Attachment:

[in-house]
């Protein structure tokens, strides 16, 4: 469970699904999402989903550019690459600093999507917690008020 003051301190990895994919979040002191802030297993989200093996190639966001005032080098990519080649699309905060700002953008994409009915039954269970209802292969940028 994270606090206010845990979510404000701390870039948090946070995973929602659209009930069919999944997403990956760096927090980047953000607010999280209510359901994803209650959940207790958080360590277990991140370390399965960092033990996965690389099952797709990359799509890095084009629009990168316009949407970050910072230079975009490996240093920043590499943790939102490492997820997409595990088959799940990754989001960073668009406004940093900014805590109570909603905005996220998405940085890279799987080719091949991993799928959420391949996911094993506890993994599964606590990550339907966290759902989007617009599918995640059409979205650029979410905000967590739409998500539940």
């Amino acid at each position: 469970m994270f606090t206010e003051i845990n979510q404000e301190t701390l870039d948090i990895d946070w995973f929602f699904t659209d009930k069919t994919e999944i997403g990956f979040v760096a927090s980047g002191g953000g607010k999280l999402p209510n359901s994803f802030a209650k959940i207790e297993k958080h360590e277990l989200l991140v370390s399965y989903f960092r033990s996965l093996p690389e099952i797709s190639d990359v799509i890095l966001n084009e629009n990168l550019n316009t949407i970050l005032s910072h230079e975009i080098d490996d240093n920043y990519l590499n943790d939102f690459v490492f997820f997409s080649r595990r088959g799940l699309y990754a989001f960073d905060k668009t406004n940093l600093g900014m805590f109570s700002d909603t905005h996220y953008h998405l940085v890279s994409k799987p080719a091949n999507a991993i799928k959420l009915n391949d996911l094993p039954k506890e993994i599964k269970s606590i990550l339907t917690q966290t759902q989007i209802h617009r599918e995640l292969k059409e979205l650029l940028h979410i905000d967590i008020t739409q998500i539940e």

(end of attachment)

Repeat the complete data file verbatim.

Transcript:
[in-house]
């Protein structure tokens, strides 16, 4: 469970699904999402989903550019690459600093999507917690008020 003051301190990895994919979040002191802030297993989200093996190639966001005032080098990519080649699309905060700002953008994409009915039954269970209802292969940028 994270606090206010845990979510404000701390870039948090946070995973929602659209009930069919999944997403990956760096927090980047953000607010999280209510359901994803209650959940207790958080360590277990991140370390399965960092033990996965690389099952797709990359799509890095084009629009990168316009949407970050910072230079975009490996240093920043590499943790939102490492997820997409595990088959799940990754989001960073668009406004940093900014805590109570909603905005996220998405940085890279799987080719091949991993799928959420391949996911094993506890993994599964606590990550339907966290759902989007617009599918995640059409979205650029979410905000967590739409998500539940």
């Amino acid at each position: 469970m994270f606090t206010e003051i845990n979510q404000e301190t701390l870039d948090i990895d946070w995973f929602f699904t659209d009930k069919t994919e999944i997403g990956f979040v760096a927090s980047g002191g953000g607010k999280l999402p209510n359901s994803f802030a209650k959940i207790e297993k958080h360590e277990l989200l991140v370390s399965y989903f960092r033990s996965l093996p690389e099952i797709s190639d990359v799509i890095l966001n084009e629009n990168l550019n316009t949407i970050l005032s910072h230079e975009i080098d490996d240093n920043y990519l590499n943790d939102f690459v490492f997820f997409s080649r595990r088959g799940l699309y990754a989001f960073d905060k668009t406004n940093l600093g900014m805590f109570s700002d909603t905005h996220y953008h998405l940085v890279s994409k799987p080719a091949n999507a991993i799928k959420l009915n391949d996911l094993p039954k506890e993994i599964k269970s606590i990550l339907t917690q966290t759902q989007i209802h617009r599918e995640l292969k059409e979205l650029l940028h979410i905000d967590i008020t739409q998500i539940e």